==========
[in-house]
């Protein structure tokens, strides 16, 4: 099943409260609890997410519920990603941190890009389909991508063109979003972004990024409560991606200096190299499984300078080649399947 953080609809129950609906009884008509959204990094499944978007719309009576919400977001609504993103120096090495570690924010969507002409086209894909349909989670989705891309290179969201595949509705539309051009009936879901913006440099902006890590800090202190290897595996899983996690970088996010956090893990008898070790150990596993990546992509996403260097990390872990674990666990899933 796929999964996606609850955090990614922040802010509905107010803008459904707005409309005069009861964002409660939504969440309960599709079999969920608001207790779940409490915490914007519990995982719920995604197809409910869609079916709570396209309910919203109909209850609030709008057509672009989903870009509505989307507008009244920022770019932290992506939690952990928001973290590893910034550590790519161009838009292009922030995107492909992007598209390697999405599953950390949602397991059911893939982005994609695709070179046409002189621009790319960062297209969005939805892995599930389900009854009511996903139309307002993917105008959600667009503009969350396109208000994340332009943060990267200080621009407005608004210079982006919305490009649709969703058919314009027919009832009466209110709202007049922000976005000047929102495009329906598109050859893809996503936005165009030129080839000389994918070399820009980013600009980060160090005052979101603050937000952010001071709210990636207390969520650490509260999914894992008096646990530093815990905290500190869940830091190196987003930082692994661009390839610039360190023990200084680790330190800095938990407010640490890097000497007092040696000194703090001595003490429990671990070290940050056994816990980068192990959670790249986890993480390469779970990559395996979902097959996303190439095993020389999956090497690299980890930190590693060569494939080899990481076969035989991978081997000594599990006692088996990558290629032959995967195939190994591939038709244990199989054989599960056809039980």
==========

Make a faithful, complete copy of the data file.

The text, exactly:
[in-house]
């Protein structure tokens, strides 16, 4: 099943409260609890997410519920990603941190890009389909991508063109979003972004990024409560991606200096190299499984300078080649399947 953080609809129950609906009884008509959204990094499944978007719309009576919400977001609504993103120096090495570690924010969507002409086209894909349909989670989705891309290179969201595949509705539309051009009936879901913006440099902006890590800090202190290897595996899983996690970088996010956090893990008898070790150990596993990546992509996403260097990390872990674990666990899933 796929999964996606609850955090990614922040802010509905107010803008459904707005409309005069009861964002409660939504969440309960599709079999969920608001207790779940409490915490914007519990995982719920995604197809409910869609079916709570396209309910919203109909209850609030709008057509672009989903870009509505989307507008009244920022770019932290992506939690952990928001973290590893910034550590790519161009838009292009922030995107492909992007598209390697999405599953950390949602397991059911893939982005994609695709070179046409002189621009790319960062297209969005939805892995599930389900009854009511996903139309307002993917105008959600667009503009969350396109208000994340332009943060990267200080621009407005608004210079982006919305490009649709969703058919314009027919009832009466209110709202007049922000976005000047929102495009329906598109050859893809996503936005165009030129080839000389994918070399820009980013600009980060160090005052979101603050937000952010001071709210990636207390969520650490509260999914894992008096646990530093815990905290500190869940830091190196987003930082692994661009390839610039360190023990200084680790330190800095938990407010640490890097000497007092040696000194703090001595003490429990671990070290940050056994816990980068192990959670790249986890993480390469779970990559395996979902097959996303190439095993020389999956090497690299980890930190590693060569494939080899990481076969035989991978081997000594599990006692088996990558290629032959995967195939190994591939038709244990199989054989599960056809039980």